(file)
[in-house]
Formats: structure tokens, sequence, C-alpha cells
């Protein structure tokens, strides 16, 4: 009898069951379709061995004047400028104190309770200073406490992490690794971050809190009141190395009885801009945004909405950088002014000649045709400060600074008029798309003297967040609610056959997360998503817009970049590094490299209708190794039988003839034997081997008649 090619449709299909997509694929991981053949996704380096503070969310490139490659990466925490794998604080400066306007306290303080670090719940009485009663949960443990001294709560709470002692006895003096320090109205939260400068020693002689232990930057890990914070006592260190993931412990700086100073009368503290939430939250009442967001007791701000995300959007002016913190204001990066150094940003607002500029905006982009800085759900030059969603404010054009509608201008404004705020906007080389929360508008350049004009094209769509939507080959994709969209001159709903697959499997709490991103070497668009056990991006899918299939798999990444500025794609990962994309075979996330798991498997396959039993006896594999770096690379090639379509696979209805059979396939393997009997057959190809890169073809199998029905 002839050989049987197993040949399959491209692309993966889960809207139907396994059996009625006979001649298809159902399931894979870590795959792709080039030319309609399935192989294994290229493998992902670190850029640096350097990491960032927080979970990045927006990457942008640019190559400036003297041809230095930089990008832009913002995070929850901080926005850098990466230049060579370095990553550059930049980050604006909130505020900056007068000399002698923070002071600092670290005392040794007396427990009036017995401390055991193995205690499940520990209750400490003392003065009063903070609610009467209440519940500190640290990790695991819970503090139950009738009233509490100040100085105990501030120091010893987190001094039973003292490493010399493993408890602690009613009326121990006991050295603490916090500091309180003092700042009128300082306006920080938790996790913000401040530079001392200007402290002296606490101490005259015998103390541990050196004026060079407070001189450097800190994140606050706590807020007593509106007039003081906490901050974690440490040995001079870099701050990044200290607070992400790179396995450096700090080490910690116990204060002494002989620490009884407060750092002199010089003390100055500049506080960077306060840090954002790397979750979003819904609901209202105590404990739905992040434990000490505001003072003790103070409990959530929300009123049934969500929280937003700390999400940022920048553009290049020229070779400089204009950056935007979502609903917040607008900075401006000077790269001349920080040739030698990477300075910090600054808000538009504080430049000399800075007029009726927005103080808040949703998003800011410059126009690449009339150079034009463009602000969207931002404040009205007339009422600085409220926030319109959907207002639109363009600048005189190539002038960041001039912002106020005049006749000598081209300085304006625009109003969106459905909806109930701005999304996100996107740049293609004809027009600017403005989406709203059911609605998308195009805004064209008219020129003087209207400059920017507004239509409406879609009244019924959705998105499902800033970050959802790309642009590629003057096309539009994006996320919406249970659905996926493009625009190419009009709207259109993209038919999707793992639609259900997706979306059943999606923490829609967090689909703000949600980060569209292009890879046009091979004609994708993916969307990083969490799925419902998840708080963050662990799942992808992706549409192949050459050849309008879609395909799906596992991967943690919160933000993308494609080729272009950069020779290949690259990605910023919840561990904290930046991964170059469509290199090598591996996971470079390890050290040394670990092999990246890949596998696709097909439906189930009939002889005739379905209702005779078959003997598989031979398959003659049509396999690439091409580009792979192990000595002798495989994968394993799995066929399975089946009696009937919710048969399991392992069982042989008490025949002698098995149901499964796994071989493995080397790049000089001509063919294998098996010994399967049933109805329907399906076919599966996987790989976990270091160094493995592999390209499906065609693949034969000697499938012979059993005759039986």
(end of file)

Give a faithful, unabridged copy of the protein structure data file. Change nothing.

[in-house]
Formats: structure tokens, sequence, C-alpha cells
């Protein structure tokens, strides 16, 4: 009898069951379709061995004047400028104190309770200073406490992490690794971050809190009141190395009885801009945004909405950088002014000649045709400060600074008029798309003297967040609610056959997360998503817009970049590094490299209708190794039988003839034997081997008649 090619449709299909997509694929991981053949996704380096503070969310490139490659990466925490794998604080400066306007306290303080670090719940009485009663949960443990001294709560709470002692006895003096320090109205939260400068020693002689232990930057890990914070006592260190993931412990700086100073009368503290939430939250009442967001007791701000995300959007002016913190204001990066150094940003607002500029905006982009800085759900030059969603404010054009509608201008404004705020906007080389929360508008350049004009094209769509939507080959994709969209001159709903697959499997709490991103070497668009056990991006899918299939798999990444500025794609990962994309075979996330798991498997396959039993006896594999770096690379090639379509696979209805059979396939393997009997057959190809890169073809199998029905 002839050989049987197993040949399959491209692309993966889960809207139907396994059996009625006979001649298809159902399931894979870590795959792709080039030319309609399935192989294994290229493998992902670190850029640096350097990491960032927080979970990045927006990457942008640019190559400036003297041809230095930089990008832009913002995070929850901080926005850098990466230049060579370095990553550059930049980050604006909130505020900056007068000399002698923070002071600092670290005392040794007396427990009036017995401390055991193995205690499940520990209750400490003392003065009063903070609610009467209440519940500190640290990790695991819970503090139950009738009233509490100040100085105990501030120091010893987190001094039973003292490493010399493993408890602690009613009326121990006991050295603490916090500091309180003092700042009128300082306006920080938790996790913000401040530079001392200007402290002296606490101490005259015998103390541990050196004026060079407070001189450097800190994140606050706590807020007593509106007039003081906490901050974690440490040995001079870099701050990044200290607070992400790179396995450096700090080490910690116990204060002494002989620490009884407060750092002199010089003390100055500049506080960077306060840090954002790397979750979003819904609901209202105590404990739905992040434990000490505001003072003790103070409990959530929300009123049934969500929280937003700390999400940022920048553009290049020229070779400089204009950056935007979502609903917040607008900075401006000077790269001349920080040739030698990477300075910090600054808000538009504080430049000399800075007029009726927005103080808040949703998003800011410059126009690449009339150079034009463009602000969207931002404040009205007339009422600085409220926030319109959907207002639109363009600048005189190539002038960041001039912002106020005049006749000598081209300085304006625009109003969106459905909806109930701005999304996100996107740049293609004809027009600017403005989406709203059911609605998308195009805004064209008219020129003087209207400059920017507004239509409406879609009244019924959705998105499902800033970050959802790309642009590629003057096309539009994006996320919406249970659905996926493009625009190419009009709207259109993209038919999707793992639609259900997706979306059943999606923490829609967090689909703000949600980060569209292009890879046009091979004609994708993916969307990083969490799925419902998840708080963050662990799942992808992706549409192949050459050849309008879609395909799906596992991967943690919160933000993308494609080729272009950069020779290949690259990605910023919840561990904290930046991964170059469509290199090598591996996971470079390890050290040394670990092999990246890949596998696709097909439906189930009939002889005739379905209702005779078959003997598989031979398959003659049509396999690439091409580009792979192990000595002798495989994968394993799995066929399975089946009696009937919710048969399991392992069982042989008490025949002698098995149901499964796994071989493995080397790049000089001509063919294998098996010994399967049933109805329907399906076919599966996987790989976990270091160094493995592999390209499906065609693949034969000697499938012979059993005759039986």